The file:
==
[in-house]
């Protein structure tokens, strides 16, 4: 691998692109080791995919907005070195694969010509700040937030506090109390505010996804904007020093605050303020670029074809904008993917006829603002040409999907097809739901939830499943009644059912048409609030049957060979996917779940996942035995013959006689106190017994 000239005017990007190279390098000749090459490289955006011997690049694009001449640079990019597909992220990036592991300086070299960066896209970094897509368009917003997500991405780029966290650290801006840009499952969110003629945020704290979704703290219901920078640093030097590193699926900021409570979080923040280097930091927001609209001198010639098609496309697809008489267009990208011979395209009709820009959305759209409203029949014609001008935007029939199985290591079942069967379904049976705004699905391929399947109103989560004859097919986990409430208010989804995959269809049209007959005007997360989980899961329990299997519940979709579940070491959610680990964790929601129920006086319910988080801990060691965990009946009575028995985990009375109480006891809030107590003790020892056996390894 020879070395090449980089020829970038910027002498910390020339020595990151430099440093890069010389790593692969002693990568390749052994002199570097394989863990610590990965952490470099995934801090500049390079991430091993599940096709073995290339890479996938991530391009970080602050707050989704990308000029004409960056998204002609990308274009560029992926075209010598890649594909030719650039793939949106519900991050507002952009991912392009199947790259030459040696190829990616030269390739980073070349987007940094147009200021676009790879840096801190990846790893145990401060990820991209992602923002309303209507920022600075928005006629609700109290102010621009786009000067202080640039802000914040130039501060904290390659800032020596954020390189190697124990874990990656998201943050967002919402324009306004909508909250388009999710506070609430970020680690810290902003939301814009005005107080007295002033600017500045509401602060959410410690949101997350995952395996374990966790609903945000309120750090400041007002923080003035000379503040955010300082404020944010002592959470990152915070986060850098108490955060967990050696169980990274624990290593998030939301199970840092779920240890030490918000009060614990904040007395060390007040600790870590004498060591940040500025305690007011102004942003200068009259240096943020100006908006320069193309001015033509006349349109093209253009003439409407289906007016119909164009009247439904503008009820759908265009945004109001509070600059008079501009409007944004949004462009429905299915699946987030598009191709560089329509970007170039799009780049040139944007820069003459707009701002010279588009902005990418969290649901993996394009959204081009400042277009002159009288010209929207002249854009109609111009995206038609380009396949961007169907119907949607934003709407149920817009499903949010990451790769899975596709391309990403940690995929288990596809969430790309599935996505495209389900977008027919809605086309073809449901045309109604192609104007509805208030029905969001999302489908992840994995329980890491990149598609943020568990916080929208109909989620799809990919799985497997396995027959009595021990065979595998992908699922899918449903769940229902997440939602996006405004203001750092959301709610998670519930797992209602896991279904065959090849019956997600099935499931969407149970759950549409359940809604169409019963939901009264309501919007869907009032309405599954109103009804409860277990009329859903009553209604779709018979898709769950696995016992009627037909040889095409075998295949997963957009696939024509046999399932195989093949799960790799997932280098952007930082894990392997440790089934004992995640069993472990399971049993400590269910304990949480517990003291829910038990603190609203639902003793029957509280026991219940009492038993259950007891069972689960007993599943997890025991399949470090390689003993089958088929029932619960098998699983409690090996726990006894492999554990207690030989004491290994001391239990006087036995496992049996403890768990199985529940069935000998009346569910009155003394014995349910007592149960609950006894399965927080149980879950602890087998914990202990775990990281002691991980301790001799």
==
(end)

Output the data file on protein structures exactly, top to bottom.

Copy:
[in-house]
């Protein structure tokens, strides 16, 4: 691998692109080791995919907005070195694969010509700040937030506090109390505010996804904007020093605050303020670029074809904008993917006829603002040409999907097809739901939830499943009644059912048409609030049957060979996917779940996942035995013959006689106190017994 000239005017990007190279390098000749090459490289955006011997690049694009001449640079990019597909992220990036592991300086070299960066896209970094897509368009917003997500991405780029966290650290801006840009499952969110003629945020704290979704703290219901920078640093030097590193699926900021409570979080923040280097930091927001609209001198010639098609496309697809008489267009990208011979395209009709820009959305759209409203029949014609001008935007029939199985290591079942069967379904049976705004699905391929399947109103989560004859097919986990409430208010989804995959269809049209007959005007997360989980899961329990299997519940979709579940070491959610680990964790929601129920006086319910988080801990060691965990009946009575028995985990009375109480006891809030107590003790020892056996390894 020879070395090449980089020829970038910027002498910390020339020595990151430099440093890069010389790593692969002693990568390749052994002199570097394989863990610590990965952490470099995934801090500049390079991430091993599940096709073995290339890479996938991530391009970080602050707050989704990308000029004409960056998204002609990308274009560029992926075209010598890649594909030719650039793939949106519900991050507002952009991912392009199947790259030459040696190829990616030269390739980073070349987007940094147009200021676009790879840096801190990846790893145990401060990820991209992602923002309303209507920022600075928005006629609700109290102010621009786009000067202080640039802000914040130039501060904290390659800032020596954020390189190697124990874990990656998201943050967002919402324009306004909508909250388009999710506070609430970020680690810290902003939301814009005005107080007295002033600017500045509401602060959410410690949101997350995952395996374990966790609903945000309120750090400041007002923080003035000379503040955010300082404020944010002592959470990152915070986060850098108490955060967990050696169980990274624990290593998030939301199970840092779920240890030490918000009060614990904040007395060390007040600790870590004498060591940040500025305690007011102004942003200068009259240096943020100006908006320069193309001015033509006349349109093209253009003439409407289906007016119909164009009247439904503008009820759908265009945004109001509070600059008079501009409007944004949004462009429905299915699946987030598009191709560089329509970007170039799009780049040139944007820069003459707009701002010279588009902005990418969290649901993996394009959204081009400042277009002159009288010209929207002249854009109609111009995206038609380009396949961007169907119907949607934003709407149920817009499903949010990451790769899975596709391309990403940690995929288990596809969430790309599935996505495209389900977008027919809605086309073809449901045309109604192609104007509805208030029905969001999302489908992840994995329980890491990149598609943020568990916080929208109909989620799809990919799985497997396995027959009595021990065979595998992908699922899918449903769940229902997440939602996006405004203001750092959301709610998670519930797992209602896991279904065959090849019956997600099935499931969407149970759950549409359940809604169409019963939901009264309501919007869907009032309405599954109103009804409860277990009329859903009553209604779709018979898709769950696995016992009627037909040889095409075998295949997963957009696939024509046999399932195989093949799960790799997932280098952007930082894990392997440790089934004992995640069993472990399971049993400590269910304990949480517990003291829910038990603190609203639902003793029957509280026991219940009492038993259950007891069972689960007993599943997890025991399949470090390689003993089958088929029932619960098998699983409690090996726990006894492999554990207690030989004491290994001391239990006087036995496992049996403890768990199985529940069935000998009346569910009155003394014995349910007592149960609950006894399965927080149980879950602890087998914990202990775990990281002691991980301790001799």